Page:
A well known paper by Duport et al. on radiation hormesis makes a statement about control groups which is not quite right. The paper is “Database of Radiogenic Cancer in Experimental Animals Exposed to Low Doses of Ionizing Radiation”, in *Journal of Toxicology and Environmental Health, Part B*, 5, 186–209, 2012.

The authors gathered radiation trial data with varying ranges of doses and radiation types, including no dose controls, for various animals for various kinds of cancers. The idea was to see if very low doses of radiation provided protection, it being undisputed that large doses are damaging.

If low doses are, sometimes, protective, for whatever biological reasons, the linear no-threshold model used by regulatory agencies everywhere would have to be tossed. This LNT model says any dose of any radiation above zero is harmful.

Duport says:

No cancers were observed in some control groups. The proportion of control groups without cancers ranged from a maximum of 11.9% in experiments with alpha radiation to 0 (zero)% in experiments with gamma radiation. That observation is important because when there are no cancer outcomes in control animals, it is only possible to detect either no increase or an increase in cancer risk, but not a decrease in risk, following radiation exposure.

Not so.

Suppose the control group was n = 1 with 0 observed cancers, and we’re expecting 10 new animals/patients, whatever. (The number of new animals expected is not important.) Then the probability of at least 1 new cancer out of 10 new animals is 0.83.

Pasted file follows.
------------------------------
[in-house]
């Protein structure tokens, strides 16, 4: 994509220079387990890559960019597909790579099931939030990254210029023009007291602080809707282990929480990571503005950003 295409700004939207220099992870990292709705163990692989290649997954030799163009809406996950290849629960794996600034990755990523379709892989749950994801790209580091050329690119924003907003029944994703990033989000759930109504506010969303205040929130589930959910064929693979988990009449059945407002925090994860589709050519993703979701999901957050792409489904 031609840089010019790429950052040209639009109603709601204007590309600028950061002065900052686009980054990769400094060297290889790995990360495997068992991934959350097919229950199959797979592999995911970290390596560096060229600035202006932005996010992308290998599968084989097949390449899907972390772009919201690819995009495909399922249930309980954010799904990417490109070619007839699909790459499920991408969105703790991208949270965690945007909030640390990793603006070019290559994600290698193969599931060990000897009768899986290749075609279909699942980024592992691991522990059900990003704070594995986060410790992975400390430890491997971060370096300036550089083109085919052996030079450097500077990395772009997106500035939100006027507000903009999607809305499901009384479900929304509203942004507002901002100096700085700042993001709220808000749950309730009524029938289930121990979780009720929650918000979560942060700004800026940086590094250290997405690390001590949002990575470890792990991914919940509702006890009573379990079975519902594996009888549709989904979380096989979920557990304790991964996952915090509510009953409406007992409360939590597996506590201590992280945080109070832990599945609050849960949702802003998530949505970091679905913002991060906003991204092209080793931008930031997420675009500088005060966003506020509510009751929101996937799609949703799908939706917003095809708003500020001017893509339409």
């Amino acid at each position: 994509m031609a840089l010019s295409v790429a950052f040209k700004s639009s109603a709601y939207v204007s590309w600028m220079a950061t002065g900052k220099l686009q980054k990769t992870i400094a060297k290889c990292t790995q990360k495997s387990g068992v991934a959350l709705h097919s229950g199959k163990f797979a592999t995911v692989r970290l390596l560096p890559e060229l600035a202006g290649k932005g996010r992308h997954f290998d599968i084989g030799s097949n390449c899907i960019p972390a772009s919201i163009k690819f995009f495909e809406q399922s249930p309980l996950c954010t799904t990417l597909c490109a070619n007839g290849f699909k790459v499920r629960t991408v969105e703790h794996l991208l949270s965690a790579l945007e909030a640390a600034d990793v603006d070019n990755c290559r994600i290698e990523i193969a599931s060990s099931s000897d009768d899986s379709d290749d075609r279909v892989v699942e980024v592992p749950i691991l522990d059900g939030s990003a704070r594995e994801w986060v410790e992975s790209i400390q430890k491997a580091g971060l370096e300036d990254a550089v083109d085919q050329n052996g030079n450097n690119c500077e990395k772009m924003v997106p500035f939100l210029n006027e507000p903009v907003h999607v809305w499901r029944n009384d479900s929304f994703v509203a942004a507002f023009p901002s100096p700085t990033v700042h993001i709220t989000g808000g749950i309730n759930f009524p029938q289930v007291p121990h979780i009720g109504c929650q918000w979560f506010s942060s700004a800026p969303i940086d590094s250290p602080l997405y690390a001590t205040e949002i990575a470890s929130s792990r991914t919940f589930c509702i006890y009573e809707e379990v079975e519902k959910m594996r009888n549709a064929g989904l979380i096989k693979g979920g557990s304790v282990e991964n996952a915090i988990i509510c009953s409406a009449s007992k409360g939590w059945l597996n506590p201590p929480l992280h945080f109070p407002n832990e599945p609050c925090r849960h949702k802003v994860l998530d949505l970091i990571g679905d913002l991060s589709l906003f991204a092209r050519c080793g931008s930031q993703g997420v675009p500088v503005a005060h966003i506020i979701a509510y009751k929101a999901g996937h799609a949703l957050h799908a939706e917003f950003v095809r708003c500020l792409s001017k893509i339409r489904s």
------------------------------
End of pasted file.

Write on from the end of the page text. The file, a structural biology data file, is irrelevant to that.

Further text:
This follows from a calculation on the origin of parameters you can find in this award-eligible book. The only thing the probability calculation presumes is that there is the possibility of cancers or of no cancers in any group.

The idea is simple. It’s obvious the observed cancer rate in the control group is 0/1 = 0. But that control of size n = 1 does not give much evidence against the idea there will *never* be future cancers.

I must emphasize that the 0.83 is a *predictive* probability conditional on the premise that there could be cancers or no cancers in future animals/patients, and on the observation of no cancer in the n = 1. If you had other outside knowledge about control cancer rates, then this model is not for you. This model assumes we’re starting from scratch (well, like all frequentist analysis does). Just remember all probability is conditional—on the premises you choose! (The code below works for any number of observed cancer cases in the control or any group, and not just 0.)

Notationally:

Pr(at least 1 cancer out of 10 new | 0 cancers observed, n = 1, future populations can have cancers or no cancers, with no other background information, and *no* exposure).

(Recall 1 – Pr(no new cancers out of any new| all those premises) = Pr(at least 1 etc.| etc.) )

Suppose instead a control of n = 1, we had a control of n = 10, all no cancers, still with 10 new expected. Then the probability of at least 1 new cancer is 0.48. Smaller, because now we have more evidence that no exposure predicts no cancers.

With control of n = 100, still with 10 new, the probability of at least 1 cancer falls to 0.09.

And so on. The greater the n in the no-cancer control group, the smaller the chance of seeing cancers in the new animals/patients. That should make sense, since the evidence grows that cancer is not associated with no exposure.

But suppose now that you had a control group of, say, 10, all with no cancer, and an exposure group at some low level of radiation with a larger n, say 20, also with no cancers, then there is a larger probability of no cancer (in future observations) *in the low-exposure group*.

Indeed, Pr(1+, n_new =10 | n_old = 10, no exposure) = 0.48, but Pr(1+, n_new =10 | n_old = 20, yes exposure) = 0.32.

There is a smaller chance of new cancers given the evidence of the exposure group compared to the evidence of the non-exposure control group.